“What makes the ocean makes the man,” says Scott Eastwood in this paid video for Davidoff Cool Water (I could be wrong, but the product’s probably not a beverage). And judging by the visuals here, it also makes most women, a quite a few men, feel that certain, special feeling in that certain, special place. Check the spot out below — they’ve also got a hashtag if you’ve just gotta say something about it: #WhatMakesTheOcean.


Hour of the Wolf Movie Review: THE MIDNIGHT SWIM

Midnight_Swim_08_350You can be forgiven. If your first thought when you hear the phrase, “found-footage mockumentary” is a sincere wish that somebody should have released a Web virus long ago to wipe every copy of The Blair Witch Project off every server on Earth, that’s certainly understandable. So I’m aware of the risk I’m taking by going on record to say that The Midnight Swim — a moody, enigmatic found-footage ghost story about three sisters discovering the ominous mystery surrounding the lake that claimed their mother’s life — demonstrates there’s still something new and moving to be discovered in this debased genre. Click on the player to hear my review for WBAI 99.5FM’s Hour of the Wolf, or right-click the link to download.


Hour of the Wolf Movie Review: INSIDE OUT

inside-out-d150_20mcs.sel16.171_350Okay, right, yeah, sure, sure: Inside Out is a wall-to-wall wonder, good news for anyone who despaired that the animation studio, Pixar — after numerous missteps — had lost its mojo, and who, frankly, would’ve rejoiced in any glimmer of the ol’ Pixar verve now. It’s better than that, far better. But while you’re alternating between laughter and tears (’cause that’s what Pixar does), you may not realize how much of a tightrope walk this metaphorical tour of a young girl’s psyche is. I explore the challenges faced by the film’s creators in my review for Jim Freund’s Hour of the Wolf. Click on the player to hear the show, or right-click the link to download.


A TRIBUTE TO CHRISTOPHER LEE – The Cinefantastique Spotlight Podcast

Christopher-Lee-dracula_350No life is forever, not even that of the man who played immortal vampires, mouldering corpses, and psychotic satanists. Christopher Lee had so permanently placed his mark on the world of fantastic film that his death this past week sent a shock wave through film fandom, so assured were we that he’d always be around to bring his wit, gravity, and class to the likes of Dracula, Saruman and Kharis.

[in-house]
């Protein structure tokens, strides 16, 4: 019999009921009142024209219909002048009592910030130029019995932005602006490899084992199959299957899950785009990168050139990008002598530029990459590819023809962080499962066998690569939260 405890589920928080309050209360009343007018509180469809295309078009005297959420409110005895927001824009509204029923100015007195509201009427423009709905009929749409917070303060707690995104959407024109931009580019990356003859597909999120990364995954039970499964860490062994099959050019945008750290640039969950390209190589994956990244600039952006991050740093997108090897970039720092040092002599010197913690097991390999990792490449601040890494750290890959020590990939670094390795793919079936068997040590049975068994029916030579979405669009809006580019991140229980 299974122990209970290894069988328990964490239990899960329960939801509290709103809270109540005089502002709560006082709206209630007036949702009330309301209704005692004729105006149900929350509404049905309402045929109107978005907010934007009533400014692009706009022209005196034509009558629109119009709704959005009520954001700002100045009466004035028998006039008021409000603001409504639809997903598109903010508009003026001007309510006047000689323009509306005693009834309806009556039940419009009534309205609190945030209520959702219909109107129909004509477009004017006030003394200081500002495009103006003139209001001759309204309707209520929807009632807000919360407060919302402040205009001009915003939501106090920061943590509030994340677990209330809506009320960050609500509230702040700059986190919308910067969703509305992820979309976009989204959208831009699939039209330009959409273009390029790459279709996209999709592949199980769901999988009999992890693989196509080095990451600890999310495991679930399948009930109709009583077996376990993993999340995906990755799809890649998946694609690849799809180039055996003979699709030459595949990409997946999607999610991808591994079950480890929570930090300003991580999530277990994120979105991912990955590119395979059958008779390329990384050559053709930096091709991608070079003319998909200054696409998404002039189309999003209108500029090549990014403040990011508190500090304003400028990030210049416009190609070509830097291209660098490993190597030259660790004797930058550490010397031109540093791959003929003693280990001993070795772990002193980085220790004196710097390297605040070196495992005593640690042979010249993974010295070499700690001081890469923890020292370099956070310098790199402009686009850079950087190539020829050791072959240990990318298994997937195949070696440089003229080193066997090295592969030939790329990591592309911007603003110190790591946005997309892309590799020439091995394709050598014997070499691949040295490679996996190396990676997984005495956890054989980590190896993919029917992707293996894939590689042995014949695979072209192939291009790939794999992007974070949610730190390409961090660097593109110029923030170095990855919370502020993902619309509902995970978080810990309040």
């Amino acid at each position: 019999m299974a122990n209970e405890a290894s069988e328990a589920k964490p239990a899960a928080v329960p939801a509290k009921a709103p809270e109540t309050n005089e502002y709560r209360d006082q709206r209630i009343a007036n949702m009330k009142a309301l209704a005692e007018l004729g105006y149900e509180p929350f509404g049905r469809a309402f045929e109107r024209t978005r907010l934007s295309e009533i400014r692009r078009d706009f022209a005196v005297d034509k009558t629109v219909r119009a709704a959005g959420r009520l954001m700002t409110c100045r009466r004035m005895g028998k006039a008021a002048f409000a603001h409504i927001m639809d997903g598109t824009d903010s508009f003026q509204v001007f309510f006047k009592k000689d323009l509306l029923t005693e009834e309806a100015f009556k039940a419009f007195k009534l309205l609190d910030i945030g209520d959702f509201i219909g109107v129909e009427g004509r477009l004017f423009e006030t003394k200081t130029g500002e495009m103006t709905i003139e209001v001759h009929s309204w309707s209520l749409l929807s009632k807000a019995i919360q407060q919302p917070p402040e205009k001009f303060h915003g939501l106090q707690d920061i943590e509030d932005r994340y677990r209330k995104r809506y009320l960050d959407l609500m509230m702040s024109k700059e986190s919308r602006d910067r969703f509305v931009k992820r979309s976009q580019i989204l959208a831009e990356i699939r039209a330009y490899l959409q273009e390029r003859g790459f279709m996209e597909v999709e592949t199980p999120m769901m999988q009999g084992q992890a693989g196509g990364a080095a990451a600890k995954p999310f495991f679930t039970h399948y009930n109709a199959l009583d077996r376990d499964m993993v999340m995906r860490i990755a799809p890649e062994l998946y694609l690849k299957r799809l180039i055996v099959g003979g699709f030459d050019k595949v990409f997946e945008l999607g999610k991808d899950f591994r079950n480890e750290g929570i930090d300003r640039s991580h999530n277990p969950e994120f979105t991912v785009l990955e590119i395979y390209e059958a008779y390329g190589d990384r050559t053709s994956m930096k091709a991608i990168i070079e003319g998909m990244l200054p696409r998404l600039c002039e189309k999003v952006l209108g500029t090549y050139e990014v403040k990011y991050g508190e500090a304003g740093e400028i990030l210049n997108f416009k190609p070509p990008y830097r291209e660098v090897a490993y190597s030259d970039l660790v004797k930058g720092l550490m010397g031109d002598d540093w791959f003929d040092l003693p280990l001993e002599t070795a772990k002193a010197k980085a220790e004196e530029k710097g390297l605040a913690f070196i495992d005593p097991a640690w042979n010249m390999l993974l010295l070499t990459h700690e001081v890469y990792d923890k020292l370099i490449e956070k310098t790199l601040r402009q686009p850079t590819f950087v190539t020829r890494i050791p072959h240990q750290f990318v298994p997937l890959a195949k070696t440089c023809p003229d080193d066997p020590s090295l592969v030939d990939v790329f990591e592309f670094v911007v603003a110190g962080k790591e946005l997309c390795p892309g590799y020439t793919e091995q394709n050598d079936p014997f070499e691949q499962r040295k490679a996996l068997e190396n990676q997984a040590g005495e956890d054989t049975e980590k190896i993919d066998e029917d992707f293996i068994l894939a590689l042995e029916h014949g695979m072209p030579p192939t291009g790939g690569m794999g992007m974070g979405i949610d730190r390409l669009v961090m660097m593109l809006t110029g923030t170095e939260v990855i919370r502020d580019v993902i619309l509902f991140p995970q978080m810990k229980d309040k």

In the wake of his loss, Cinefantastique contributors Ted Newsom, Steve Biodrowski, Lawrence French, and Dan Persons got together to reminisce about encounters with the legendary actor, share some famous and not-so-famous anecdotes about his work and life, and evaluate his contribution to the worlds of horror and fantasy. Click on the player to hear the show, or right-click the link to download.


Hour of the Wolf Movie Review: JURASSIC WORLD

JSW_Raptor1Sht16_NoBill_RGB_0416_1_rgb_350Seriously critiquing a film that in its first weekend has managed to gross over a half-billion dollars worldwide is not unlike trying to hand-feed a pork chop to a velociraptor — risks are involved. Nevertheless, there are moments in Jurassic World where it’s clear the makers intended something more ambitious than just giving the audience their anticipated, 3D dino rampage, so it only makes sense to dig a bit deeper and determine whether the message transcends its medium. I endeavor to do that in my review for Jim Freund’s Hour of the Wolf; click on the player to hear the segment, or right-click the link to download.


Hour of the Wolf Catch-Up: REALITY

CATCH-UP THURSDAY! Bringing you the Hour of the Wolf review segments that were not posted on their air dates.

From 4/16/15:It’s the movie about the dream about the film about the movie about the dream. Here’s my review of Quentin Dupieux’s surreal comedy, Reality.

Annnnnnd, that catches us up. Thanks for playing!